Altered expression pattern of clock genes in a rat model of depression

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  • Sofie Christiansen
  • ,
  • Elena Bouzinova
  • Jan Fahrenkrug, Department of clinical medicine, Bispebjerg Hospital, Denmark
  • Ove Wiborg

Abnormalities in circadian rhythms may be causal factors in development of major depressive disorder. The biology underlying a causal relationship between circadian rhythm disturbances and depression is slowly being unraveled. Although there is no direct evidence of dysregulation of clock gene expression in depressive patients many studies have reported single-nucleotide polymorphisms in clock genes in these patients.


In the present study we investigated whether a depression-like state in rats associates with alternations of the diurnal expression of clock genes. The validated chronic mild stress (CMS) animal model of depression was used to investigate rhythmic expression of three clock genes; Per1, Per2 and Bmal1. Brain and liver tissue was collected from 96 animals after 3.5 weeks of CMS (48 control and 48 depression-like rats) at 4 h sampling interval within 24 h. We quantified expression of clock genes on brain sections in the prefrontal cortex, nucleus accumbens, pineal gland, suprachiasmatic nucleus, substantia nigra, amygdala, ventral tegmental area, subfields of the hippocampus, and the lateral habenula using in situ hybridization histochemistry. Expression of clock genes in the liver was monitored by real-time quantitative PCR.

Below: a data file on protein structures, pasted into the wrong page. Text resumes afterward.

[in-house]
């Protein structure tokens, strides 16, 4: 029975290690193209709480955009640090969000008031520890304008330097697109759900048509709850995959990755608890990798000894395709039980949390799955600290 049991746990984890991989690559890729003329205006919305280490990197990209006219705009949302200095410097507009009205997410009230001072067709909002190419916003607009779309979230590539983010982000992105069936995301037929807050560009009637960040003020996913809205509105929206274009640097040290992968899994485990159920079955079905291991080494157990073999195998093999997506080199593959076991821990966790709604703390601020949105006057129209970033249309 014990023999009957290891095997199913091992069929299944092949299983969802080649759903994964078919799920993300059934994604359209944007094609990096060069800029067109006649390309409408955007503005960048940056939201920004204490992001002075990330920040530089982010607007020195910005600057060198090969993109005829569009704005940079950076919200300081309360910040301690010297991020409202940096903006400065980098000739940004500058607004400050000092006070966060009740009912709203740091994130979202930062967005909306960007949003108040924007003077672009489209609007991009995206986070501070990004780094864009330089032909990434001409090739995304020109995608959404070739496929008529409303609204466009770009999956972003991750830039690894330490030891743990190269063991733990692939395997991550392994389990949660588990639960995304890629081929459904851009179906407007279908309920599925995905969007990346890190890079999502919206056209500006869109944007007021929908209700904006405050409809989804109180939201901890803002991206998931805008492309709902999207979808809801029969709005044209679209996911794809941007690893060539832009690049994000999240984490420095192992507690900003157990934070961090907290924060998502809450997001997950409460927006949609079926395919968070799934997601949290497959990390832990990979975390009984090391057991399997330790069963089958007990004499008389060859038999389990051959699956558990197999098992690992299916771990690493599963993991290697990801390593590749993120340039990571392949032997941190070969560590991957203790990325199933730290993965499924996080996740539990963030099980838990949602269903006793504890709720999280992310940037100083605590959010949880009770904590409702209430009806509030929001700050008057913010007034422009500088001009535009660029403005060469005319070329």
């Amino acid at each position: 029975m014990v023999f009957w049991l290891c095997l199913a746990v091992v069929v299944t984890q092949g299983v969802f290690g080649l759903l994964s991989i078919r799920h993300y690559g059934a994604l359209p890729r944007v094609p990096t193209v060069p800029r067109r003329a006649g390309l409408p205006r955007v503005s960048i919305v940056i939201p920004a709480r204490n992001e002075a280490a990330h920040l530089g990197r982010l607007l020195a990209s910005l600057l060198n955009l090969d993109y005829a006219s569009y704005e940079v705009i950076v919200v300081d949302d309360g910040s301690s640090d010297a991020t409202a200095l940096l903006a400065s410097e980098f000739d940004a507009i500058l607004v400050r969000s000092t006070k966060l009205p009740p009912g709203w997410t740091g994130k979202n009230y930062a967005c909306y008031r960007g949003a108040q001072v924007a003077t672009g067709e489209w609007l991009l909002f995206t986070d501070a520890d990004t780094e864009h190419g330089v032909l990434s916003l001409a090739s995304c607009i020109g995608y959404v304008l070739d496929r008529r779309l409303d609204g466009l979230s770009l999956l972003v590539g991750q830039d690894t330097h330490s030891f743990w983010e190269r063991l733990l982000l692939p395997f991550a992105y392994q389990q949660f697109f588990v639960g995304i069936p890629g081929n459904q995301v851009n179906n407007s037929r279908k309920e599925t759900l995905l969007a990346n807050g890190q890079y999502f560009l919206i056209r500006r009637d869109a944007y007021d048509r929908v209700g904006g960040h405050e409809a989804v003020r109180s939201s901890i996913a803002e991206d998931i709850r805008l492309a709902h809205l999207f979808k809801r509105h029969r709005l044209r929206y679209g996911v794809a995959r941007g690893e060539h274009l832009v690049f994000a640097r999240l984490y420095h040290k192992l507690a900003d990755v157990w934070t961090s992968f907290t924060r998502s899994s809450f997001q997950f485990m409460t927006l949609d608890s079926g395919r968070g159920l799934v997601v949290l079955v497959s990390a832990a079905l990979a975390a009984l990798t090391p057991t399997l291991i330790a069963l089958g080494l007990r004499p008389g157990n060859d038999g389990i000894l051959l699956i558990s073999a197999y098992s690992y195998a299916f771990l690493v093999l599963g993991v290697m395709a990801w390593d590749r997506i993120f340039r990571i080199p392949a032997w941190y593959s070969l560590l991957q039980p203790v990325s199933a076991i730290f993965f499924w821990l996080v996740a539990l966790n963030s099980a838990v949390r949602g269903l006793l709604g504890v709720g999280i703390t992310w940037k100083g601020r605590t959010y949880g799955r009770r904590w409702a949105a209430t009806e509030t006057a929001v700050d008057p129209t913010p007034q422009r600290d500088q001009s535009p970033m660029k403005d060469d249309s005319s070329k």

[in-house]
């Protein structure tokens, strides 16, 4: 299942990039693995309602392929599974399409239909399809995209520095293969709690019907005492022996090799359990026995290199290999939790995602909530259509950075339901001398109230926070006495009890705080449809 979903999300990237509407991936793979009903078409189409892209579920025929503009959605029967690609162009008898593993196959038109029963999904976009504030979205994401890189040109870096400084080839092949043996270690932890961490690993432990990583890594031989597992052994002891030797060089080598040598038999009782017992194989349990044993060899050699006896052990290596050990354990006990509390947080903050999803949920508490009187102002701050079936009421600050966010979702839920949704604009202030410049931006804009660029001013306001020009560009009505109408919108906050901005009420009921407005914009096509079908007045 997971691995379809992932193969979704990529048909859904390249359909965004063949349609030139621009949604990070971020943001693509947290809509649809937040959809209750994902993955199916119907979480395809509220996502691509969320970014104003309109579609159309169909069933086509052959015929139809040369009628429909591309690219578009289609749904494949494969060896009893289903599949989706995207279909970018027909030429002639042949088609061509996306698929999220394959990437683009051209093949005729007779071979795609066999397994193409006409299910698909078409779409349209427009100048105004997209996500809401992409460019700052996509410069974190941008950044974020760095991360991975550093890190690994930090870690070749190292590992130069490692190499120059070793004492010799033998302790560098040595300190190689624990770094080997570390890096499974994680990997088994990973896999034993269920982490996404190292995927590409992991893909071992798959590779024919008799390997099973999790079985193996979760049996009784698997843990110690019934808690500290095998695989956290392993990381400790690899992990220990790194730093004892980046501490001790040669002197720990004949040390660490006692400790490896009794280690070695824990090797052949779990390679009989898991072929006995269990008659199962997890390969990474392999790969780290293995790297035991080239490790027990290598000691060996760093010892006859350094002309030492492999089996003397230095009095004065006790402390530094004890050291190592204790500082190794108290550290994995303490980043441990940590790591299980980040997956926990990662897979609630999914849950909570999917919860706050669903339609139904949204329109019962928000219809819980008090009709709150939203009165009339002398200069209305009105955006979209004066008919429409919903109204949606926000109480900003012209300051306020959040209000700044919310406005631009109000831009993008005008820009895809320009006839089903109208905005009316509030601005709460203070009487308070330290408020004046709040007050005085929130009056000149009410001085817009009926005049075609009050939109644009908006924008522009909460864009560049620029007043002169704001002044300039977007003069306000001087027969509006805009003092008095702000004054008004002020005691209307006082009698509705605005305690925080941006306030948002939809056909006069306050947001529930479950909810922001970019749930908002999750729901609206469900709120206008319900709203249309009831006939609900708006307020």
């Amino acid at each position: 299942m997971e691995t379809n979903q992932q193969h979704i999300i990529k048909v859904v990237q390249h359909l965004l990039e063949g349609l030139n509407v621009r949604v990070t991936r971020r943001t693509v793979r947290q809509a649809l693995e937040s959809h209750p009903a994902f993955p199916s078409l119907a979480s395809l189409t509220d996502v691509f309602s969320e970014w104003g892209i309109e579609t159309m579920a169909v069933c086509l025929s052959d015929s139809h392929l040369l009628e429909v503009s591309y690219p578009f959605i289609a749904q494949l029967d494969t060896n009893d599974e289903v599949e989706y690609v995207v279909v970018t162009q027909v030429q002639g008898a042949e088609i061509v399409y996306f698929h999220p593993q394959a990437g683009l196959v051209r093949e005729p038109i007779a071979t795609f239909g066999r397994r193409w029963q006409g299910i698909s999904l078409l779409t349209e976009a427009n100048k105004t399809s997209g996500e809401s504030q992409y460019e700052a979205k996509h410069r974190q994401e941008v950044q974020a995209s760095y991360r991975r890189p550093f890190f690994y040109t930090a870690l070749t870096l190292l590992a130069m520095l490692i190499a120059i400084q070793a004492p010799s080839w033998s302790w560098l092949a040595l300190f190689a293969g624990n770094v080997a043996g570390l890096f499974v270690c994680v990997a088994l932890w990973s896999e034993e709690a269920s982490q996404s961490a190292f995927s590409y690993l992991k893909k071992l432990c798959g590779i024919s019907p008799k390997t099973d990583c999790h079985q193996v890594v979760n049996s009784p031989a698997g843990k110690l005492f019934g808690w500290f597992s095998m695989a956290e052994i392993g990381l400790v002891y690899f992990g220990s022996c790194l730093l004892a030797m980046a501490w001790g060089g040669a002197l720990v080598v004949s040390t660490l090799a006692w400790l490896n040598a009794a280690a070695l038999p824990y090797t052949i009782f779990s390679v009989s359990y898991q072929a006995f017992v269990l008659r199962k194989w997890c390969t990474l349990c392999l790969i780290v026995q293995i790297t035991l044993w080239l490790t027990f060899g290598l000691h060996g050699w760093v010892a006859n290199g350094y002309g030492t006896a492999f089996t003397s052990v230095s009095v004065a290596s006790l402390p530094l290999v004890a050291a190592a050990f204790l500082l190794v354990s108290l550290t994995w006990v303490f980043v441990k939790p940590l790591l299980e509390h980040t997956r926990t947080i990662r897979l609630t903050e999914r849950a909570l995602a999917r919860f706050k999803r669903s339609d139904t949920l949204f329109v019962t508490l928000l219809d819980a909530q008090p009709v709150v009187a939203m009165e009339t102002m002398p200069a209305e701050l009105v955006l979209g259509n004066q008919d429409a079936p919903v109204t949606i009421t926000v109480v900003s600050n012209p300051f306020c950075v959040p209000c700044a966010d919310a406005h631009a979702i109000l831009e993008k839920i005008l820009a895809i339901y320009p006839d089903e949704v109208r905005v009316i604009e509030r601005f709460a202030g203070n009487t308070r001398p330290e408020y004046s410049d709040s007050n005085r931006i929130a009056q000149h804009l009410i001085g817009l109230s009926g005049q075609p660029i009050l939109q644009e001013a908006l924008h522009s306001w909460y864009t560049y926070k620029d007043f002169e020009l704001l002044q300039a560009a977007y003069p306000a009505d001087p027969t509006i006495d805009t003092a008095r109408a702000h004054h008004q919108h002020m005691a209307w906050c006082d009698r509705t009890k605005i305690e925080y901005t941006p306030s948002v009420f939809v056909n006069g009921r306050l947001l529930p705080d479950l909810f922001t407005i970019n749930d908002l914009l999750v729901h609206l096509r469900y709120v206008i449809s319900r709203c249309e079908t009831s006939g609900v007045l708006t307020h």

We found that the effect of CMS on clock gene expression was selective and region specific. Per1 exhibits a robust diurnal rhythm in most regions of interest, whereas Bmal1 and in particular Per2 were susceptible to CMS.


The present results suggest that altered expression of investigated clock genes are likely to associate with the induction of a depression-like state in the CMS model
Original languageEnglish
JournalInternational Journal of Neuropsychopharmacology
Pages (from-to)1-13
Number of pages13
Publication statusPublished - Nov 2016

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